Take the 2-minute tour ×
Mathematics Stack Exchange is a question and answer site for people studying math at any level and professionals in related fields. It's 100% free, no registration required.

Suppose I denote $G_3$ be the set of all $3\times 3$ matrices with positive determinant, and consider the map $\pi:G_3\rightarrow \mathbb{R}^3\setminus\{0\}$ define by $\pi(g)=ge_1$ where $e_1=(1,0,0)$ then i want to know about the set $\{g:ge_1=e_1\}$, is it connected? is this set homeomorphic to $G_2\times\mathbb{R}^2$? well, is the map surjective submersion?

share|improve this question
    
Do you mean homeomorphic in the sense of albebra or in the sense of topology? If the latter, what metric do you want to use on $G_2$? –  Karolis Juodelė Jul 19 '12 at 11:05
    
in the sense of topology as this is a subgroup of a topological group $GL_2(\mathbb{R})$ any suitable metric let say. –  Une Femme Douce Jul 19 '12 at 11:06
2  
@DavideGiraudo: Sure about convexity? Let $G = \{g \in G_3 \mid \pi(g) = e_1\}$ We have $A = \begin{pmatrix} 1 & 0 & 0 \\ 0 & -1 & 0 \\ 0 & 0 & -1 \end{pmatrix} \in G$, $B = \begin{pmatrix} 1 & 0 & 0 \\ 0 & 1 & 0 \\ 0 & 0 & 1 \end{pmatrix} \in G$, but $\frac 12(A + B) \not\in G_3$ (and hence $\not\in G$). –  martini Jul 19 '12 at 11:19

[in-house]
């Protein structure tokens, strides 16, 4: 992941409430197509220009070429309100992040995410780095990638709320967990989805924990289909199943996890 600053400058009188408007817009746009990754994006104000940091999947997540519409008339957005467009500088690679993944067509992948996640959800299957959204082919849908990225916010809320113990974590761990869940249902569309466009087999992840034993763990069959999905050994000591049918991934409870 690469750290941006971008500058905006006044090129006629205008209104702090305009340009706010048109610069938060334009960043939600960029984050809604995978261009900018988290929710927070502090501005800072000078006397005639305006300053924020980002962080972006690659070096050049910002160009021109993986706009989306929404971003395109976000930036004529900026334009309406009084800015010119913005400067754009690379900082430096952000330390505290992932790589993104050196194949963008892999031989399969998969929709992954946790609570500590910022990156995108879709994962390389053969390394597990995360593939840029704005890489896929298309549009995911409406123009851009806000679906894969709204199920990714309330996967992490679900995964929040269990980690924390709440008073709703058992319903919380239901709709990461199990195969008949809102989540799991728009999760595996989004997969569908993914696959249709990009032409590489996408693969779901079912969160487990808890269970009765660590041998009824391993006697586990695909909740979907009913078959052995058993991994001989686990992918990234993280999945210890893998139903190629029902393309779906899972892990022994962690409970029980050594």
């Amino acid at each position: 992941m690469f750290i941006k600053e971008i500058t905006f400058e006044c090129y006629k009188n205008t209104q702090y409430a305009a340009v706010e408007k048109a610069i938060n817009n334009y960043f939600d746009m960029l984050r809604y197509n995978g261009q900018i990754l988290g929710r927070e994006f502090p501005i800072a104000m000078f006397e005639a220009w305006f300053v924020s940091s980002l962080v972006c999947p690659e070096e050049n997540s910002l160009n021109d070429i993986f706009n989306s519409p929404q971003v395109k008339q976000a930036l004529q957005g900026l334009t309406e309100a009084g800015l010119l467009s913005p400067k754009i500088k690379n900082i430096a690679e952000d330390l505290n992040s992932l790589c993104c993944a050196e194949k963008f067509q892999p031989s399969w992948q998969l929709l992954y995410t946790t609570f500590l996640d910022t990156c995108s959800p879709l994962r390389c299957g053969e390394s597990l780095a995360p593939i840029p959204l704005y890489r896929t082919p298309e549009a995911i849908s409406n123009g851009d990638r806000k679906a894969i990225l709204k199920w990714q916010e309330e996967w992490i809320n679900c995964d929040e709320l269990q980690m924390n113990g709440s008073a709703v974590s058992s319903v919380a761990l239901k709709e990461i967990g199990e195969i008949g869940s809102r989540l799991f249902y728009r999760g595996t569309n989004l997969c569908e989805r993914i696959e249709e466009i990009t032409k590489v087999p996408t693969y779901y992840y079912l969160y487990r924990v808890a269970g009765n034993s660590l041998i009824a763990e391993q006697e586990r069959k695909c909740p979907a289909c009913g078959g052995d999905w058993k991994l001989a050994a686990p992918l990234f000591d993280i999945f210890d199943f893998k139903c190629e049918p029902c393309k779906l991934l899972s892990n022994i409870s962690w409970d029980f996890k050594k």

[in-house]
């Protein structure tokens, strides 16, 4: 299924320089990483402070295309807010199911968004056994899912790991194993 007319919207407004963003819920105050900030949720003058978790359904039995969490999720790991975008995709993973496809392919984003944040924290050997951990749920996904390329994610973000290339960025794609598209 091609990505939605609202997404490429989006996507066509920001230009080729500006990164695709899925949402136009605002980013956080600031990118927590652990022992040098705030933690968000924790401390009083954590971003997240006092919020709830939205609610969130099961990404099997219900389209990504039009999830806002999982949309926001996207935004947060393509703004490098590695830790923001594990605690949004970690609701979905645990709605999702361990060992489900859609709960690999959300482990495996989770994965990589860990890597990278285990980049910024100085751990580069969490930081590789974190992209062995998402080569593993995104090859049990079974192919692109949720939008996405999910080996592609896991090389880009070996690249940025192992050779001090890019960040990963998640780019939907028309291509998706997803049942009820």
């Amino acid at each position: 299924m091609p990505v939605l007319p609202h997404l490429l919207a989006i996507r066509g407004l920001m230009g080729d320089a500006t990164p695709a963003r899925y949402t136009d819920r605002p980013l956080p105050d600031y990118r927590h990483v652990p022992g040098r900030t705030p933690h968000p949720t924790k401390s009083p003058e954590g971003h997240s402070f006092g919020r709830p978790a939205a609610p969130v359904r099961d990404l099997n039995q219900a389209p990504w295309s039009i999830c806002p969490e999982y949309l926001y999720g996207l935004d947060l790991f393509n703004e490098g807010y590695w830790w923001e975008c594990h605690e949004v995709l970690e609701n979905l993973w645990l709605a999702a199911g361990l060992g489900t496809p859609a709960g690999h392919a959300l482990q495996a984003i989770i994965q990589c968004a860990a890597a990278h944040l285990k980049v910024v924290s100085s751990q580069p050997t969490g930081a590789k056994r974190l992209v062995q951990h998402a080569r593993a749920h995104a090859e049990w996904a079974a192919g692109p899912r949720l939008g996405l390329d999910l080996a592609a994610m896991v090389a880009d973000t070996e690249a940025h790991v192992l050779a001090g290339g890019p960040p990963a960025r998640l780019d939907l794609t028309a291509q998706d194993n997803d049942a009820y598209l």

@martini: I should have seen that it's the $g$ in $G_3$, not in the set of matrices. –  Davide Giraudo Jul 19 '12 at 11:20

1 Answer 1

up vote 3 down vote accepted

Your set is homeomorphic to $G_2\times \mathbb{R}^2$ (and hence connected). Notice that $ge_1 = e_1$ emplies that the first column of $g$ is $e_1$, but the other entries are free, modulo the fact that the bottom right $2\times 2$ matrix must have positive determinant.

Then a map from your set to $G_2\times \mathbb{R}^2$ is given by mapping the bottom $2\times 2$ matrix to $G_2$ and the top middle and top right entries to $\mathbb{R}^2$.

In the "usual" topology on $G_3$ (obtained by viewing it as an open subset of $\mathbb{R}^9$), this map is easily seen to be a homeomorphism.

Further, the map is surjective. To see this, pick any $v\in \mathbb{R}^3-\{0\}$ and extend it to a positively oriented basis of $\mathbb{R}^3$. Then there is a unique linear transformation mapping map $e_1$ to $v$, and $e_i$ to the other basis vectors you chose. Then this transformation is in $G_3$ and sends $e_1$ to $v$.

(I've run out of time, but I'll think and post on the submersion question later if no one else does)

share|improve this answer

Your Answer

 
discard

By posting your answer, you agree to the privacy policy and terms of service.

Not the answer you're looking for? Browse other questions tagged or ask your own question.